General Motors, which already has told more than 1,300 dealerships they will be dropped, is pressuring survivors to sign a contract that gives up rights spelled out for dealerships in state franchise laws.
To enforce the deal, GM issued a threat: If dealers don't sign, the company can, in bankruptcy, cancel their franchises now. Dealers must sign by this Friday, June 12, or risk termination.
Such agreements ordinarily could not be enforced because they conflict with state franchise laws, which limit an automaker's freedom to rewrite franchise agreements. But GM is working on the theory that federal bankruptcy law provides the clout to make these changes stick after the company emerges from Chapter 11 reorganization.
Lawyers who represent auto dealers hotly dispute that interpretation of bankruptcy law. Automotive News has obtained a copy of the proposed agreement, which states that GM can require dealers to:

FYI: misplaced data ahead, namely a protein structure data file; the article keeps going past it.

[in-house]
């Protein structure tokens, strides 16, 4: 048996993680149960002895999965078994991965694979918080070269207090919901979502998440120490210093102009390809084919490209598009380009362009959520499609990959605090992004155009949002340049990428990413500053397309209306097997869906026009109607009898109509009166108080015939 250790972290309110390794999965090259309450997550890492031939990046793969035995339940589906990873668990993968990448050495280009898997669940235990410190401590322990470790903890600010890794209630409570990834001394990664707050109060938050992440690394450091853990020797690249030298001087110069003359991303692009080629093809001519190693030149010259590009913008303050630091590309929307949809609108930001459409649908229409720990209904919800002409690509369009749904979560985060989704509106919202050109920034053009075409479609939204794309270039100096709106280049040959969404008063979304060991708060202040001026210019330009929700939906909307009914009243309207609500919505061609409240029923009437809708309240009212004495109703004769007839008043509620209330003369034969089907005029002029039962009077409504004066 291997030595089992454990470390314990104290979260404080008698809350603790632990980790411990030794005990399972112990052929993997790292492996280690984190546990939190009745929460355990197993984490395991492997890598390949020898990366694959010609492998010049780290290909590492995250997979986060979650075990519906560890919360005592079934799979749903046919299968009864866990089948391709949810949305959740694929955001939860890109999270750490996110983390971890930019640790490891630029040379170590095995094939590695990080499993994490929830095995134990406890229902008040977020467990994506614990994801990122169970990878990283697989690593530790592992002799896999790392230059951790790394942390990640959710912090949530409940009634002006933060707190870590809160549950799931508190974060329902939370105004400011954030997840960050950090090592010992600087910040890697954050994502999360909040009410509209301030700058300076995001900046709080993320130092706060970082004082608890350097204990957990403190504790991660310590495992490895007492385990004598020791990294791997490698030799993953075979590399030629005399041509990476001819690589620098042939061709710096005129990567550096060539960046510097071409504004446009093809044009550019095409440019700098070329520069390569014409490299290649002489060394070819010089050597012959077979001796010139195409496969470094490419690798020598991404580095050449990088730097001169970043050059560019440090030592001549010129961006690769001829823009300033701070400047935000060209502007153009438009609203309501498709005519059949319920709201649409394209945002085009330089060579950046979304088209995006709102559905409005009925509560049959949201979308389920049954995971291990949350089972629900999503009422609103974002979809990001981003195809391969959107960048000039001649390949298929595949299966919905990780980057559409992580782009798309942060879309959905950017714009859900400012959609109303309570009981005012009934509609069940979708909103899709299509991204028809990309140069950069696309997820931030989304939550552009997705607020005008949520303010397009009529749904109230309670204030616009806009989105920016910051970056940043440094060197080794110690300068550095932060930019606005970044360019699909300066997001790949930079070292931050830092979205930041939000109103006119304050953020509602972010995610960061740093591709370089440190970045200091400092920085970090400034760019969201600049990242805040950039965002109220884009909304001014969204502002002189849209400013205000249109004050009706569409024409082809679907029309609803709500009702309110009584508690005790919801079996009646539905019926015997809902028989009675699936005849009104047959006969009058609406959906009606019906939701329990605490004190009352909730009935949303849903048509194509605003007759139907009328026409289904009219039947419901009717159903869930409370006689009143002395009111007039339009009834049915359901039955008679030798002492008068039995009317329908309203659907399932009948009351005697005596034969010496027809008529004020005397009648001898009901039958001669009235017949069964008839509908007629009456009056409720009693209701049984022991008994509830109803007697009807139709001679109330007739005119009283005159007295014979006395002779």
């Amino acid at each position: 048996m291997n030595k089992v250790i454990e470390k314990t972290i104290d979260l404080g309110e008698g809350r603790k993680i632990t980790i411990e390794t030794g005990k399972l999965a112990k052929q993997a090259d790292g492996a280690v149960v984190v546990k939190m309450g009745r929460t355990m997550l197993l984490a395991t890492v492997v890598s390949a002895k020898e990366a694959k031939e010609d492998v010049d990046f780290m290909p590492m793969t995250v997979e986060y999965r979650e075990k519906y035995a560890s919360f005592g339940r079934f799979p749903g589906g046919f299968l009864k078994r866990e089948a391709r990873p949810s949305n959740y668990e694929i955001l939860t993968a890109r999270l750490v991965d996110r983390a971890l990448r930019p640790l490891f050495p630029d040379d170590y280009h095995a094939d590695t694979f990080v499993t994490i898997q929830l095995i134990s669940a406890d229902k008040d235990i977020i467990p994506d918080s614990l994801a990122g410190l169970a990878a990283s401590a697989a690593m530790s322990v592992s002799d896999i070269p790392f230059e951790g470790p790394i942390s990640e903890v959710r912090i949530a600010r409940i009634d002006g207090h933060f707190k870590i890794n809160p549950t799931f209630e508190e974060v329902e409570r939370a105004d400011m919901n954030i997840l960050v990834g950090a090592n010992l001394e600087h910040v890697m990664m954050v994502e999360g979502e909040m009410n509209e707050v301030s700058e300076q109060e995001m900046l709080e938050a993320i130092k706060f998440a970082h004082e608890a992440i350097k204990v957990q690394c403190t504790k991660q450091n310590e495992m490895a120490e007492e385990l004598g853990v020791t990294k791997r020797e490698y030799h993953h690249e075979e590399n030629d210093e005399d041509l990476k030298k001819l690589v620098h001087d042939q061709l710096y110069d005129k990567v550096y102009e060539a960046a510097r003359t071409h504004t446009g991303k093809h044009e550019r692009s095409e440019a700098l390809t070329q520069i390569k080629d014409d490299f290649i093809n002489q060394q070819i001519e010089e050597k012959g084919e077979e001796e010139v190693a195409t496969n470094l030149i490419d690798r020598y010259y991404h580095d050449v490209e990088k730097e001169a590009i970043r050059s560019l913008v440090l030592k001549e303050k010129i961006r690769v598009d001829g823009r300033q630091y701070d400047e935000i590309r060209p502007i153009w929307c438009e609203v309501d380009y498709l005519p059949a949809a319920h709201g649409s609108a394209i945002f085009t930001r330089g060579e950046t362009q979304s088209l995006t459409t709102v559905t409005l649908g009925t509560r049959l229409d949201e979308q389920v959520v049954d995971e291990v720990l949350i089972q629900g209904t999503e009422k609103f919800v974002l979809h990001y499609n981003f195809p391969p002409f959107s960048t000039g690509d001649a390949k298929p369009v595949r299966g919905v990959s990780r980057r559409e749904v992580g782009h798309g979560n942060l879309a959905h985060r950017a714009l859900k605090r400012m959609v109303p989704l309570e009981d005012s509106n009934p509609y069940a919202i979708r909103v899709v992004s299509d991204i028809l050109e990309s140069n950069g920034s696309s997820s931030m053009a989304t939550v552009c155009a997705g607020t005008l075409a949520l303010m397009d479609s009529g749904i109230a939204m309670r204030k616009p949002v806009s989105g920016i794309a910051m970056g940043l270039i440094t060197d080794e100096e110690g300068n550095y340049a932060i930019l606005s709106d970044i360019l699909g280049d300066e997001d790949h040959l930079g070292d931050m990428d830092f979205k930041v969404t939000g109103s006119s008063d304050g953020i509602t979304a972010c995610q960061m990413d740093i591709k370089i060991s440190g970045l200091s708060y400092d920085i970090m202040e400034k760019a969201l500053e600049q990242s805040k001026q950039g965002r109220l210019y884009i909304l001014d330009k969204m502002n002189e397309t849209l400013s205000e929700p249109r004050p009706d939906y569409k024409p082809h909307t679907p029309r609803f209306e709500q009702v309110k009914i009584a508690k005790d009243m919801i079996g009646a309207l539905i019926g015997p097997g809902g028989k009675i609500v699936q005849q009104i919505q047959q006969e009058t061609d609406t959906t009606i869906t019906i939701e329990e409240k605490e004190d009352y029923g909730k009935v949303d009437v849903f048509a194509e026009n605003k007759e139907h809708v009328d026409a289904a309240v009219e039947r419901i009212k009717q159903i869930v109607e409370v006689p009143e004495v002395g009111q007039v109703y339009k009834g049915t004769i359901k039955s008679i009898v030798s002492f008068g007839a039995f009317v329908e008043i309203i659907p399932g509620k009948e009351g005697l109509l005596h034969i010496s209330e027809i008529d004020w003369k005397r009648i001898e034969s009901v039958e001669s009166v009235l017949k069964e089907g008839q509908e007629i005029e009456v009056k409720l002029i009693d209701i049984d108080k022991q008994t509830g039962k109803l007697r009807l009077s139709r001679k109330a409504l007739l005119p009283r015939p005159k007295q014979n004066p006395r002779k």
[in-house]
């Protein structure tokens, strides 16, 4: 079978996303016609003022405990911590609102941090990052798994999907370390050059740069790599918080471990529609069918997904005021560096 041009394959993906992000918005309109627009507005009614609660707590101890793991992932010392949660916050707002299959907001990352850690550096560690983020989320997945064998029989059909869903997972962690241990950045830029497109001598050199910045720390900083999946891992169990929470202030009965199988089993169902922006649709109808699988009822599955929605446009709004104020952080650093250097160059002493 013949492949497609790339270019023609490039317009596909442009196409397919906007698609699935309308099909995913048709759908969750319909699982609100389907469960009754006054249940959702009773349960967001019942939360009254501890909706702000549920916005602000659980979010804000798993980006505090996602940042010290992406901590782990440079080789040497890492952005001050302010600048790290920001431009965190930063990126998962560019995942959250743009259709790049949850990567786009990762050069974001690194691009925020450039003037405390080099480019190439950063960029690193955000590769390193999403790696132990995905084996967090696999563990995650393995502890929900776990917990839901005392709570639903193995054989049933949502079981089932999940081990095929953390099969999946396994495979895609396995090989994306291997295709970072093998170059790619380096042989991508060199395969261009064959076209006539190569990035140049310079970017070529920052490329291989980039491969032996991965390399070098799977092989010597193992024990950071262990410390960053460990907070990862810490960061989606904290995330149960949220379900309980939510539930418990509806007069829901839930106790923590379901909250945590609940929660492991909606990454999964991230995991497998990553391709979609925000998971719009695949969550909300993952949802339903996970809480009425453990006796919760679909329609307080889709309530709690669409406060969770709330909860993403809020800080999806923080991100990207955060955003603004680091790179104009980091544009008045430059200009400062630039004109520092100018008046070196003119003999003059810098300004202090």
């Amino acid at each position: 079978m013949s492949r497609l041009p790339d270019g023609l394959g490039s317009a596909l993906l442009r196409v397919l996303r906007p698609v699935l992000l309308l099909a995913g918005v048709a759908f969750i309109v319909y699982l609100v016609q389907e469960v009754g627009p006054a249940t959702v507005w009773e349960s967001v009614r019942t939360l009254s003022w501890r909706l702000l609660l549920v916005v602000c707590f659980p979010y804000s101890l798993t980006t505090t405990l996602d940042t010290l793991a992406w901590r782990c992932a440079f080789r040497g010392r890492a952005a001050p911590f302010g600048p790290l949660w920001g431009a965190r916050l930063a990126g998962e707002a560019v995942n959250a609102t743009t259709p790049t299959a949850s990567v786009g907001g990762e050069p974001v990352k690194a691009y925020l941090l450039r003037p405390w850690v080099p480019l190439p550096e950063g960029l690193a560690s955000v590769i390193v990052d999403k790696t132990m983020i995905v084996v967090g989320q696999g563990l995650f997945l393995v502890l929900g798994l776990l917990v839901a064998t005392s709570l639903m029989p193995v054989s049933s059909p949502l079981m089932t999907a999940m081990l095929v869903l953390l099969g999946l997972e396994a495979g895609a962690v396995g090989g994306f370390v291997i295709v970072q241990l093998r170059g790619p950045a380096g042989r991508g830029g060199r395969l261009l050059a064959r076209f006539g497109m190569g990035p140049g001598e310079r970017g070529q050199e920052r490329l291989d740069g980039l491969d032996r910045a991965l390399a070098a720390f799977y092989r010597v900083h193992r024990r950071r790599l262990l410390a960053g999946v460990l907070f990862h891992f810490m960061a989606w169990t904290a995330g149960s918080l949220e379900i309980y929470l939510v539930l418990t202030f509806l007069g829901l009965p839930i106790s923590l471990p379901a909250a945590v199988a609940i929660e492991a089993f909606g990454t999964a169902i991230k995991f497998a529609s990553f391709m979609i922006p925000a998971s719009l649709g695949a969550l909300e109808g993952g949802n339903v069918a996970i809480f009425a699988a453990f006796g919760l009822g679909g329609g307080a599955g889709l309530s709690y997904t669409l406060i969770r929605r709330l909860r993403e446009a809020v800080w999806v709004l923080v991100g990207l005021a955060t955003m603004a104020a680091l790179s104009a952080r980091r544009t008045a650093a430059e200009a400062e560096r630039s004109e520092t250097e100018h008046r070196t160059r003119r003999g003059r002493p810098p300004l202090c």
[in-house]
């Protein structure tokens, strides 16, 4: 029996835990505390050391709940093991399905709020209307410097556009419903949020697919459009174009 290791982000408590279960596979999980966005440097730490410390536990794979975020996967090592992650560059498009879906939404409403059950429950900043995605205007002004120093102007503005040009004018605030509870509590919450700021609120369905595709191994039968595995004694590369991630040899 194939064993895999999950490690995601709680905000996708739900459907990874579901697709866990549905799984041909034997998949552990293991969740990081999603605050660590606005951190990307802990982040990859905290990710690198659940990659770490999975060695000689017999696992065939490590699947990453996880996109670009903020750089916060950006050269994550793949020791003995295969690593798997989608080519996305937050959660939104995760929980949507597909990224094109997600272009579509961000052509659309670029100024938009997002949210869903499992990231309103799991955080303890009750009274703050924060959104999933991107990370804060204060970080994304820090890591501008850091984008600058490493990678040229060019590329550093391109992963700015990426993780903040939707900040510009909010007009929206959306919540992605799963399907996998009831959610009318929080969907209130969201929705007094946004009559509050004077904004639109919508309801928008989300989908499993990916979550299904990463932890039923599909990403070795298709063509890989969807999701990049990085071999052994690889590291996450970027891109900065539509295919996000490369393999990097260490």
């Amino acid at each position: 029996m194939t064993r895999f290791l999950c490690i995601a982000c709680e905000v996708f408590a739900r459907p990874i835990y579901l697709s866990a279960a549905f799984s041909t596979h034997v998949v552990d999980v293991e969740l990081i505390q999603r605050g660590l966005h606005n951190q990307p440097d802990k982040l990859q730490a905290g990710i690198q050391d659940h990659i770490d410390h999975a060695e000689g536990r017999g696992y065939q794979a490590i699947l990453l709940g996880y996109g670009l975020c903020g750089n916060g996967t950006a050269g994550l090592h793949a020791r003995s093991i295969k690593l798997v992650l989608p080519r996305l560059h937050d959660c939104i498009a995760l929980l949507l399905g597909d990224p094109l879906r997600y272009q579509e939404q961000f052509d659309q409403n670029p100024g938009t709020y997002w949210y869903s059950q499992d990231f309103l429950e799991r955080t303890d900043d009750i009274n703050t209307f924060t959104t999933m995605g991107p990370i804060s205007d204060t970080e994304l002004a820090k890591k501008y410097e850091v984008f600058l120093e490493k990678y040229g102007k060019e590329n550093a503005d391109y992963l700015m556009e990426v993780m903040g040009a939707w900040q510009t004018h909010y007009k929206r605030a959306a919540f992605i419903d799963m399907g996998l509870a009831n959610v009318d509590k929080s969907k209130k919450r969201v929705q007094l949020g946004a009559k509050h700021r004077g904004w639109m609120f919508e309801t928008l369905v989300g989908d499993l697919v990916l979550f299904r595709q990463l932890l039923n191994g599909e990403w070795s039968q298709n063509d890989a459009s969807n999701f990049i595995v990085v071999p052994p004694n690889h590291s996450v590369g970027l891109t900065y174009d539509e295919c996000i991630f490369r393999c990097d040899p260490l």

-- Sell substantially more vehicles.
-- Maintain bigger inventories.
-- Eliminate non-GM brands in the showroom.
-- Upgrade dealerships and maintain high customer satisfaction scores.
-- Not protest any new store that GM locates more than six miles away from their dealership for two years.
Various state laws set their own rules to prevent automakers from locating stores too close to each other. The average radius is 10 miles.
In an interview last week, GM sales chief Mark LaNeve said bankruptcy provides GM one chance to create a healthy network of dealerships. He said that the contracts are not intended to be a threat and that GM will work with dealers.
But lawyers who represent auto dealers bitterly disagreed.
"My first reaction is outrage," said Eric Chase, a lawyer with Bressler, Amery & Ross in Florham Park, N.J.
Chase said the proposed agreement gives GM too much authority to override state franchise laws once the automaker is out of U.S. Bankruptcy Court.
"It's overreaching," he said. "What they're trying to do in bankruptcy is go outside of bankruptcy in the future, so the new GM will prohibit the rights of dealers that are otherwise protected by state franchise laws."